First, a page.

6.5/10
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6 user 6 critic

The Guilty (1947)

Approved | | Film-Noir, Mystery | 22 March 1947 (USA)
Two guys, sharing an apartment, meet twin girls (both Bonita Granville). One's sweet, the other a major piece of bad news. The nice one is murdered and her boyfriend is accused of the crime. The wrong man-wrong victim plot strikes again.

Director:

John Reinhardt

Writers:

Robert Presnell Sr. (screenplay), Cornell Woolrich (story "He Looked Like Murder")
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Cast

Complete credited cast:
Bonita Granville ... Estelle Mitchell / Linda Mitchell
Don Castle ... Mike Carr
Regis Toomey ... Detective Heller
John Litel ... Alex Tremholt
Wally Cassell ... Johnny Dixon
Thomas E. Jackson ... Tim McGinnis
Netta Packer ... Mrs. Mitchell
Oliver Blake ... Jake, the janitor
Carol Andrews Carol Andrews ... Leonola Waters (as Caroline Andrews)
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Storyline

Two guys, sharing an apartment, meet twin girls (both Bonita Granville). One's sweet, the other a major piece of bad news. The nice one is murdered and her boyfriend is accused of the crime. The wrong man-wrong victim plot strikes again.

Plot Summary | Add Synopsis

Plot Keywords:

twin | flashback | murder | See All (3) »

Taglines:

SISTERS... one led men to love... the other drove them to kill!

Genres:

Film-Noir | Mystery

Certificate:

Approved | See all certifications »
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Details

Country:

USA

Language:

English

Release Date:

22 March 1947 (USA) See more »

Also Known As:

Error fatal See more »

Company Credits

Production Co:

Monogram Pictures See more »
Show more on IMDbPro »

Technical Specs

Runtime:

Sound Mix:

Mono

Aspect Ratio:

1.37 : 1
See full technical specs »
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Did You Know?

Trivia

The score was written by Rudy Schrager, an immensely talented composer who's been all-but forgotten. (His "Gunsmoke" scores are required listening for any movie-music fan.) When, after WWII, the union representing film composers prohibited them from writing TV music, Schrager and several other composers had some of their film scores re-orchestrated and recorded in Europe. Schrager, et al, could then be paid for their work when this "laundered" music was used in TV shows - one of which was "Adventures of Superman". See more »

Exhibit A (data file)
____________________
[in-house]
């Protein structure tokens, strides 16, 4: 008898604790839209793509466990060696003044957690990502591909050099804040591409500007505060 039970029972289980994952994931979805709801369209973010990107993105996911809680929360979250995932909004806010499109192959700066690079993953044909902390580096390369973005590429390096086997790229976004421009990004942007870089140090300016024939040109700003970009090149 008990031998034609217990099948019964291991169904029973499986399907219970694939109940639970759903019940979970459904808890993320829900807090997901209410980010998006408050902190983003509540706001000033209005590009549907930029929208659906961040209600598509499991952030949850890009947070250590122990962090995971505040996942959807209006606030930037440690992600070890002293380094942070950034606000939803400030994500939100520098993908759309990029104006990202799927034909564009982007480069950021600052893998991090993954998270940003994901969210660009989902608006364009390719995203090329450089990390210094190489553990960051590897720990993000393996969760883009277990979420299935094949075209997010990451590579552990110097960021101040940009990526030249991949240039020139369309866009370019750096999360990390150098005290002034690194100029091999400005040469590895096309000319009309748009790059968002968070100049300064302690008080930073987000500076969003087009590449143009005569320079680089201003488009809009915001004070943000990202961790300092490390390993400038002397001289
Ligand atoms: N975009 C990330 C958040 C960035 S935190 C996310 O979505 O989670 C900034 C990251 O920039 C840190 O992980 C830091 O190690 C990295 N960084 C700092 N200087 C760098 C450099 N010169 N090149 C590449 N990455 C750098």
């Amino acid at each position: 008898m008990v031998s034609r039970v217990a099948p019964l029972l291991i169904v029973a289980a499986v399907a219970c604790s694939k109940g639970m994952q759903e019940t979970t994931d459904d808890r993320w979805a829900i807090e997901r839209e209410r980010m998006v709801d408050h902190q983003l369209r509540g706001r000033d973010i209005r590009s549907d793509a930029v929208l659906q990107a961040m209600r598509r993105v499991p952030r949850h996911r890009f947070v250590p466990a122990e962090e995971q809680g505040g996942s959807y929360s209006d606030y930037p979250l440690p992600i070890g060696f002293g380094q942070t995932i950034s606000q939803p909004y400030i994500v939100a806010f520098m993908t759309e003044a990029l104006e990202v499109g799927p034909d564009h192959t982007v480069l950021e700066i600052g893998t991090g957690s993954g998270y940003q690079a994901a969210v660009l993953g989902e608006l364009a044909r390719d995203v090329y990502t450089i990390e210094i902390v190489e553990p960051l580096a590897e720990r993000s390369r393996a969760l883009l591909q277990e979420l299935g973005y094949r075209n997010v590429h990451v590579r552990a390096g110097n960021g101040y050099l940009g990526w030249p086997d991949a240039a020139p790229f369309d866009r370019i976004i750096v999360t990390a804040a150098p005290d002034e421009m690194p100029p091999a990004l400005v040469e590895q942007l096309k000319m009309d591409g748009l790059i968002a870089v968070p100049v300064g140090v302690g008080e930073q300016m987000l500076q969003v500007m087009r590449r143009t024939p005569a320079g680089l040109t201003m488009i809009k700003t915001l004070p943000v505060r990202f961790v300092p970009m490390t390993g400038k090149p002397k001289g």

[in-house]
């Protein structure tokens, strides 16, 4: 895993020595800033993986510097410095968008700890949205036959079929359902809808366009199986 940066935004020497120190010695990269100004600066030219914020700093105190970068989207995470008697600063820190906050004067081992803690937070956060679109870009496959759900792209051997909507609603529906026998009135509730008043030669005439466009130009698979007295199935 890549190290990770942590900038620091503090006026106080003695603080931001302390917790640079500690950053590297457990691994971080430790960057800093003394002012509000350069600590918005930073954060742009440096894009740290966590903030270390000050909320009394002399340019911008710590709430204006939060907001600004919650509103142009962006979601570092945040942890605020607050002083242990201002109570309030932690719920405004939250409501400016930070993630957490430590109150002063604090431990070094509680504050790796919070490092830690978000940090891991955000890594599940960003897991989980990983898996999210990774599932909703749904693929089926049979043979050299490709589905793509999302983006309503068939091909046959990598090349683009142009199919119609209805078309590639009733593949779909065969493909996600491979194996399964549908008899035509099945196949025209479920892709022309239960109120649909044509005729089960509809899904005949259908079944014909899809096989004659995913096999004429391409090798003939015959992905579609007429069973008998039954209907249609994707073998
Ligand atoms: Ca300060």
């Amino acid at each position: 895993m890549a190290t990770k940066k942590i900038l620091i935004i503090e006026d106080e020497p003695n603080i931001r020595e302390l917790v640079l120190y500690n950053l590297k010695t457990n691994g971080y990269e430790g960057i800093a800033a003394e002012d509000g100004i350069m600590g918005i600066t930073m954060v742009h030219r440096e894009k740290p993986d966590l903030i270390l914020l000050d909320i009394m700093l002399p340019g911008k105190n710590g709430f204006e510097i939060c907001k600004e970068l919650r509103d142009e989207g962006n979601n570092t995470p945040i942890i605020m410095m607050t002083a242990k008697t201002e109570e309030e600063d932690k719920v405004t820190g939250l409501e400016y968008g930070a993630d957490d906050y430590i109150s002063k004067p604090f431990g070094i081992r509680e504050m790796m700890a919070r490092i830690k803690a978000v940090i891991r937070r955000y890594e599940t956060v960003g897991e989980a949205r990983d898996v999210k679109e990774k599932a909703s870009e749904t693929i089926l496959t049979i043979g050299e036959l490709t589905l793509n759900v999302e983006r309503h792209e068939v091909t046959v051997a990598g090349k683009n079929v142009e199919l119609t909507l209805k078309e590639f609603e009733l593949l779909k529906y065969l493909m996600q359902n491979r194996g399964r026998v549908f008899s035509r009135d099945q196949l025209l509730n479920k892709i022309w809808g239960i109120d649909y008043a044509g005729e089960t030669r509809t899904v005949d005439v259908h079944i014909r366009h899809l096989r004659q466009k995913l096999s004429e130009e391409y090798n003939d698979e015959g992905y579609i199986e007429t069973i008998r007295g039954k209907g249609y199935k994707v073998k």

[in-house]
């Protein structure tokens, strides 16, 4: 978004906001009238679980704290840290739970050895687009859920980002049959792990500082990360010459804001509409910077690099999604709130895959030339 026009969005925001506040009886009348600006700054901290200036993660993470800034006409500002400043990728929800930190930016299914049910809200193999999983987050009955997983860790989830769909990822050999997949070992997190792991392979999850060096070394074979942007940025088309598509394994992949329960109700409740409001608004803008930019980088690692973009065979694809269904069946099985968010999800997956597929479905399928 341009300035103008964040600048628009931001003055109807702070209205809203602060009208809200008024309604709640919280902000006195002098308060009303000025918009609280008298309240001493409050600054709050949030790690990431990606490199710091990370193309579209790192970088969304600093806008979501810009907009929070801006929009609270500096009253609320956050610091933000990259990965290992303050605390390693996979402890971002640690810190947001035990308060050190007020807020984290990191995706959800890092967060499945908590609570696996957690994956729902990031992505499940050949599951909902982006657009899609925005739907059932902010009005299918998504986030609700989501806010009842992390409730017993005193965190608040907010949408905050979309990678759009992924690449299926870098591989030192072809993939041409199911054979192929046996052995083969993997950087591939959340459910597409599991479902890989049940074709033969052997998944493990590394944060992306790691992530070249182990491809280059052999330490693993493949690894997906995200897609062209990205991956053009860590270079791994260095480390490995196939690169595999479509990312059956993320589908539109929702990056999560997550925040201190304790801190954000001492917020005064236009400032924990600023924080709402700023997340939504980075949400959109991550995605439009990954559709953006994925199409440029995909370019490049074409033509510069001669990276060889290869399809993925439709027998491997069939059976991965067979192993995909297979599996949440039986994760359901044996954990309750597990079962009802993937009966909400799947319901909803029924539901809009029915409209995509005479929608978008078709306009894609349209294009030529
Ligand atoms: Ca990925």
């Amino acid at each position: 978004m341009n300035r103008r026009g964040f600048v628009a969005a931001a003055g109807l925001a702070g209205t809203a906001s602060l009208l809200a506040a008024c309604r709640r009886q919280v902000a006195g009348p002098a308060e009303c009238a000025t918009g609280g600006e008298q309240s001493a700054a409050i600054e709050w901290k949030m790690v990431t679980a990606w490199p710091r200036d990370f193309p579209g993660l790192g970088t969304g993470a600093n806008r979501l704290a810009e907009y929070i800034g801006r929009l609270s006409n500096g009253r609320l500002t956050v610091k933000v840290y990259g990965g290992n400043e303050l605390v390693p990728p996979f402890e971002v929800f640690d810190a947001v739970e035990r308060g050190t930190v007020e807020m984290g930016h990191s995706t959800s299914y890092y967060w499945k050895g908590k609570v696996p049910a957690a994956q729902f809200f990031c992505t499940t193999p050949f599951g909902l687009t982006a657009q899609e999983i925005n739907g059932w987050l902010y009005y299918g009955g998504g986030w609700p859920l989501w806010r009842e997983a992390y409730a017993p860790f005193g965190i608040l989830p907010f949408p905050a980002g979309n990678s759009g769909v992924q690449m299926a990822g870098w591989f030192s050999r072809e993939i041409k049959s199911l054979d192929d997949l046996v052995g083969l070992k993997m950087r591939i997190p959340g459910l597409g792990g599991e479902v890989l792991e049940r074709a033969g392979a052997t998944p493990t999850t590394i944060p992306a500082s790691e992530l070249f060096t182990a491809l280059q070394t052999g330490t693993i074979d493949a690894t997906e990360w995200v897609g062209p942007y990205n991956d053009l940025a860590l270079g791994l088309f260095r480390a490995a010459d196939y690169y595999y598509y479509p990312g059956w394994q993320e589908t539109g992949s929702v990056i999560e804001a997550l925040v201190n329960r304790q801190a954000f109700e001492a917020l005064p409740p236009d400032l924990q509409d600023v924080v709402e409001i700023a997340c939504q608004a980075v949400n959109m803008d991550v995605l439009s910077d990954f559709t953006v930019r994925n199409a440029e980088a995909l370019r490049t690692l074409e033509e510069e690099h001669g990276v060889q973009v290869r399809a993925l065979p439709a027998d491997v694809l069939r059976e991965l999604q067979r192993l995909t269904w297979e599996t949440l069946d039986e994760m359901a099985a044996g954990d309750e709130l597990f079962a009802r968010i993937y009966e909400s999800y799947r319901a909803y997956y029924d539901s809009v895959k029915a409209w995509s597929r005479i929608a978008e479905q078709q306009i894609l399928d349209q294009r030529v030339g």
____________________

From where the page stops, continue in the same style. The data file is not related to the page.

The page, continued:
Goofs

After knocking Dixon out, Carr revives him by throwing a glass of water in his face--and completely misses. See more »

Quotes

Mike Carr: Who'd want to look at his girl for the rest of his life and be reminded of murder?
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User Reviews

 
Sleazy production enhances Cornell Woolrich tale of twins - one bad, the other dead
27 July 2003 | by bmacvSee all my reviews

In 1946, Olivia De Havilland donned monogram brooches and identity necklaces to take the dual role of good and bad twins Ruth and Terry in Robert Siodmak's The Dark Mirror. The following year Bonita Granville followed suit, as good and bad twins Linda and Estelle, in Monogram's sub-basement adaptation of a Cornell Woolrich story. Of the two, The Guilty is the creepier, more haunting movie, taking a place of dubious honor amid the nether reaches of film noir.

Mustachioed Don Castle shares his walk-up flat with his superior from army days, Wally Cassel, who's a little unstable owing to a head injury sustained in combat. They're involved in a complicated foursome with the twins; when one of the fellows breaks up with one of the girls, the other takes up with the ditched sister. But the insanely jealous Estelle keeps playing one guy off the other; she wants both and her sister to have neither. One night Linda disappears; later her body is found on a rooftop, in a barrel of gravel (she was too big to shove down the incinerator shaft). Police investigator Regis Toomey encounters a baffling maze of alibis and false clues (Castle is on the hunt as well), until the movie ends with climaxes within climaxes.

All this takes place in but three sleazy sets: The men's apartment; that of the twins, their mother and a long-time boarder (John Litel); and a corner bar from which most of the story is narrated in flashback. A few forays into the dark, deserted streets only enhance the claustrophobia, the obsessiveness of Woolrich's nightmare vision. (And his obsessive fiction reuses the same themes and gambits over and over; there are parallels here to the same year's The Fall Guy, which resembles The Black Angel, which...).

Granville, of course, will ever be the screen embodiment of Nancy Drew, from the four programmers she starred in as the teenaged sleuth during the late '30s. Her career started to sputter in the next decade; for one thing her girlish exuberance didn't blossom into womanly glamor. But she developed a tough, no-nonsense, very-'40s face (not unlike Ann Savage's). Her noir appearances were limited to a small (but meaty) role in The Glass Key and a leading one in the low-budget Suspense. It's a shame, because grew up into quite a good bad girl.


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